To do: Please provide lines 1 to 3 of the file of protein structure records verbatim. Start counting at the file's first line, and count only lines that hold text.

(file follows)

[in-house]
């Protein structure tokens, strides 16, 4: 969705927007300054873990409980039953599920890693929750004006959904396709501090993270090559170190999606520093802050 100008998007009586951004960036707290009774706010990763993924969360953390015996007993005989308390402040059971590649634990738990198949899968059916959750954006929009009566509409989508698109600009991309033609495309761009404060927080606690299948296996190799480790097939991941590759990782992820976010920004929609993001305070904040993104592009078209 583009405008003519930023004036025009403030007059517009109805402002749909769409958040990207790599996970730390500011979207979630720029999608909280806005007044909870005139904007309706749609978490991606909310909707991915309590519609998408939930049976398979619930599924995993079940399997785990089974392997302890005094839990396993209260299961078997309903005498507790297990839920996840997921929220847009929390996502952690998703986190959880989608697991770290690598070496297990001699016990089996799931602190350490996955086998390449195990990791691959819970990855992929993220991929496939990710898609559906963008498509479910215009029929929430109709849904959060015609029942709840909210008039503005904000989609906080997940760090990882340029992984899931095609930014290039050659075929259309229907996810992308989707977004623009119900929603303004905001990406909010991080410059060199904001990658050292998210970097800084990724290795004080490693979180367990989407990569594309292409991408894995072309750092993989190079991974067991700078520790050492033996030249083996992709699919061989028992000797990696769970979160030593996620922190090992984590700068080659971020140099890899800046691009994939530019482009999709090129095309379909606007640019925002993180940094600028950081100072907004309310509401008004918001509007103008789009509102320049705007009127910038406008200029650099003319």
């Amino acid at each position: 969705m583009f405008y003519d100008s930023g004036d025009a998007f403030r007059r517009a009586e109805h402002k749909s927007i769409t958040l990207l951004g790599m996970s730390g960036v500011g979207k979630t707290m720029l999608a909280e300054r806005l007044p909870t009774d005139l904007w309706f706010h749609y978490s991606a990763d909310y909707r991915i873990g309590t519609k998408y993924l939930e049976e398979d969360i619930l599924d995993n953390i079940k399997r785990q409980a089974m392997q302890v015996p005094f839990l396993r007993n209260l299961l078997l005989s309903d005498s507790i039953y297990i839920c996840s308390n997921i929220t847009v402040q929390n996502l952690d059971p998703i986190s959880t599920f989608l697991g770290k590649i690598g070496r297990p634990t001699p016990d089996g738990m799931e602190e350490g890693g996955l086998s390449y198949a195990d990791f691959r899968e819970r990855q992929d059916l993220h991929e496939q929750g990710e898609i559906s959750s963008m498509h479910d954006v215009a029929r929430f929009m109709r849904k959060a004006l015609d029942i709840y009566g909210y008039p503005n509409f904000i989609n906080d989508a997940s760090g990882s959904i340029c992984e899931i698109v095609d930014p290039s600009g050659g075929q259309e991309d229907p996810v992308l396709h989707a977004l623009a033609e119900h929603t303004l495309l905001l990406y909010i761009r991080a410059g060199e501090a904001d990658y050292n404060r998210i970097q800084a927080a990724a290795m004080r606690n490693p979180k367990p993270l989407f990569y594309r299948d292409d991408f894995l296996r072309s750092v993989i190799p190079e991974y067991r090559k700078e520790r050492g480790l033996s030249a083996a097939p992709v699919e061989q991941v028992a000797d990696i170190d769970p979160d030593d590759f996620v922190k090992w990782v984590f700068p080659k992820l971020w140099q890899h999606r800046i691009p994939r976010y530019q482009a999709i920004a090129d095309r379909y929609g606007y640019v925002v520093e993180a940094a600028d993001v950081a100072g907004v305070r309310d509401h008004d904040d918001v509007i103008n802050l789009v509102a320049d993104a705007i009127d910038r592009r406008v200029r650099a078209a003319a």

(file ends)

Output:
[in-house]
């Protein structure tokens, strides 16, 4: 969705927007300054873990409980039953599920890693929750004006959904396709501090993270090559170190999606520093802050 100008998007009586951004960036707290009774706010990763993924969360953390015996007993005989308390402040059971590649634990738990198949899968059916959750954006929009009566509409989508698109600009991309033609495309761009404060927080606690299948296996190799480790097939991941590759990782992820976010920004929609993001305070904040993104592009078209 583009405008003519930023004036025009403030007059517009109805402002749909769409958040990207790599996970730390500011979207979630720029999608909280806005007044909870005139904007309706749609978490991606909310909707991915309590519609998408939930049976398979619930599924995993079940399997785990089974392997302890005094839990396993209260299961078997309903005498507790297990839920996840997921929220847009929390996502952690998703986190959880989608697991770290690598070496297990001699016990089996799931602190350490996955086998390449195990990791691959819970990855992929993220991929496939990710898609559906963008498509479910215009029929929430109709849904959060015609029942709840909210008039503005904000989609906080997940760090990882340029992984899931095609930014290039050659075929259309229907996810992308989707977004623009119900929603303004905001990406909010991080410059060199904001990658050292998210970097800084990724290795004080490693979180367990989407990569594309292409991408894995072309750092993989190079991974067991700078520790050492033996030249083996992709699919061989028992000797990696769970979160030593996620922190090992984590700068080659971020140099890899800046691009994939530019482009999709090129095309379909606007640019925002993180940094600028950081100072907004309310509401008004918001509007103008789009509102320049705007009127910038406008200029650099003319």
């Amino acid at each position: 969705m583009f405008y003519d100008s930023g004036d025009a998007f403030r007059r517009a009586e109805h402002k749909s927007i769409t958040l990207l951004g790599m996970s730390g960036v500011g979207k979630t707290m720029l999608a909280e300054r806005l007044p909870t009774d005139l904007w309706f706010h749609y978490s991606a990763d909310y909707r991915i873990g309590t519609k998408y993924l939930e049976e398979d969360i619930l599924d995993n953390i079940k399997r785990q409980a089974m392997q302890v015996p005094f839990l396993r007993n209260l299961l078997l005989s309903d005498s507790i039953y297990i839920c996840s308390n997921i929220t847009v402040q929390n996502l952690d059971p998703i986190s959880t599920f989608l697991g770290k590649i690598g070496r297990p634990t001699p016990d089996g738990m799931e602190e350490g890693g996955l086998s390449y198949a195990d990791f691959r899968e819970r990855q992929d059916l993220h991929e496939q929750g990710e898609i559906s959750s963008m498509h479910d954006v215009a029929r929430f929009m109709r849904k959060a004006l015609d029942i709840y009566g909210y008039p503005n509409f904000i989609n906080d989508a997940s760090g990882s959904i340029c992984e899931i698109v095609d930014p290039s600009g050659g075929q259309e991309d229907p996810v992308l396709h989707a977004l623009a033609e119900h929603t303004l495309l905001l990406y909010i761009r991080a410059g060199e501090a904001d990658y050292n404060r998210i970097q800084a927080a990724a290795m004080r606690n490693p979180k367990p993270l989407f990569y594309r299948d292409d991408f894995l296996r072309s750092v993989i190799p190079e991974y067991r090559k700078e520790r050492g480790l033996s030249a083996a097939p992709v699919e061989q991941v028992a000797d990696i170190d769970p979160d030593d590759f996620v922190k090992w990782v984590f700068p080659k992820l971020w140099q890899h999606r800046i691009p994939r976010y530019q482009a999709i920004a090129d095309r379909y929609g606007y640019v925002v520093e993180a940094a600028d993001v950081a100072g907004v305070r309310d509401h008004d904040d918001v509007i103008n802050l789009v509102a320049d993104a705007i009127d910038r592009r406008v200029r650099a078209a003319a």